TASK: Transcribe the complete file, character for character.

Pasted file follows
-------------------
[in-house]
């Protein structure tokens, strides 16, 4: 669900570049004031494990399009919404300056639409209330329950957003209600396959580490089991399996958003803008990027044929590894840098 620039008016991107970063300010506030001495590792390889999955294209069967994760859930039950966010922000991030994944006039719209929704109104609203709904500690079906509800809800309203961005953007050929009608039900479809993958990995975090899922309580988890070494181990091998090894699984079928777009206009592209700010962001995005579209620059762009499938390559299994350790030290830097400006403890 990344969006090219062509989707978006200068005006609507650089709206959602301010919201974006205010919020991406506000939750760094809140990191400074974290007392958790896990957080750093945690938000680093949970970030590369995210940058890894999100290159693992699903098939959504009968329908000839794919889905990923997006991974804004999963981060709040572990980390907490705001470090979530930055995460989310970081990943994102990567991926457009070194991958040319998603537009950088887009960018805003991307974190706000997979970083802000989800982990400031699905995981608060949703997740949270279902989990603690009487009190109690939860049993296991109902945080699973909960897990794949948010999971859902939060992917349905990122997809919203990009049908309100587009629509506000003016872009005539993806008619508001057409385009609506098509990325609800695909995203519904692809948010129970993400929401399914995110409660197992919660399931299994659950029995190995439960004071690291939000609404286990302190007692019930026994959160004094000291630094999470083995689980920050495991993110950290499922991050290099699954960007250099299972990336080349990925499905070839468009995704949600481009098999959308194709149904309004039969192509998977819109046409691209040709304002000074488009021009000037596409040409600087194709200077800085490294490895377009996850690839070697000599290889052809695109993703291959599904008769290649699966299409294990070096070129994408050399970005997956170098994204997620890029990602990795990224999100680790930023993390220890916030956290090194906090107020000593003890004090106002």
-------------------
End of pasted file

[in-house]
């Protein structure tokens, strides 16, 4: 669900570049004031494990399009919404300056639409209330329950957003209600396959580490089991399996958003803008990027044929590894840098 620039008016991107970063300010506030001495590792390889999955294209069967994760859930039950966010922000991030994944006039719209929704109104609203709904500690079906509800809800309203961005953007050929009608039900479809993958990995975090899922309580988890070494181990091998090894699984079928777009206009592209700010962001995005579209620059762009499938390559299994350790030290830097400006403890 990344969006090219062509989707978006200068005006609507650089709206959602301010919201974006205010919020991406506000939750760094809140990191400074974290007392958790896990957080750093945690938000680093949970970030590369995210940058890894999100290159693992699903098939959504009968329908000839794919889905990923997006991974804004999963981060709040572990980390907490705001470090979530930055995460989310970081990943994102990567991926457009070194991958040319998603537009950088887009960018805003991307974190706000997979970083802000989800982990400031699905995981608060949703997740949270279902989990603690009487009190109690939860049993296991109902945080699973909960897990794949948010999971859902939060992917349905990122997809919203990009049908309100587009629509506000003016872009005539993806008619508001057409385009609506098509990325609800695909995203519904692809948010129970993400929401399914995110409660197992919660399931299994659950029995190995439960004071690291939000609404286990302190007692019930026994959160004094000291630094999470083995689980920050495991993110950290499922991050290099699954960007250099299972990336080349990925499905070839468009995704949600481009098999959308194709149904309004039969192509998977819109046409691209040709304002000074488009021009000037596409040409600087194709200077800085490294490895377009996850690839070697000599290889052809695109993703291959599904008769290649699966299409294990070096070129994408050399970005997956170098994204997620890029990602990795990224999100680790930023993390220890916030956290090194906090107020000593003890004090106002």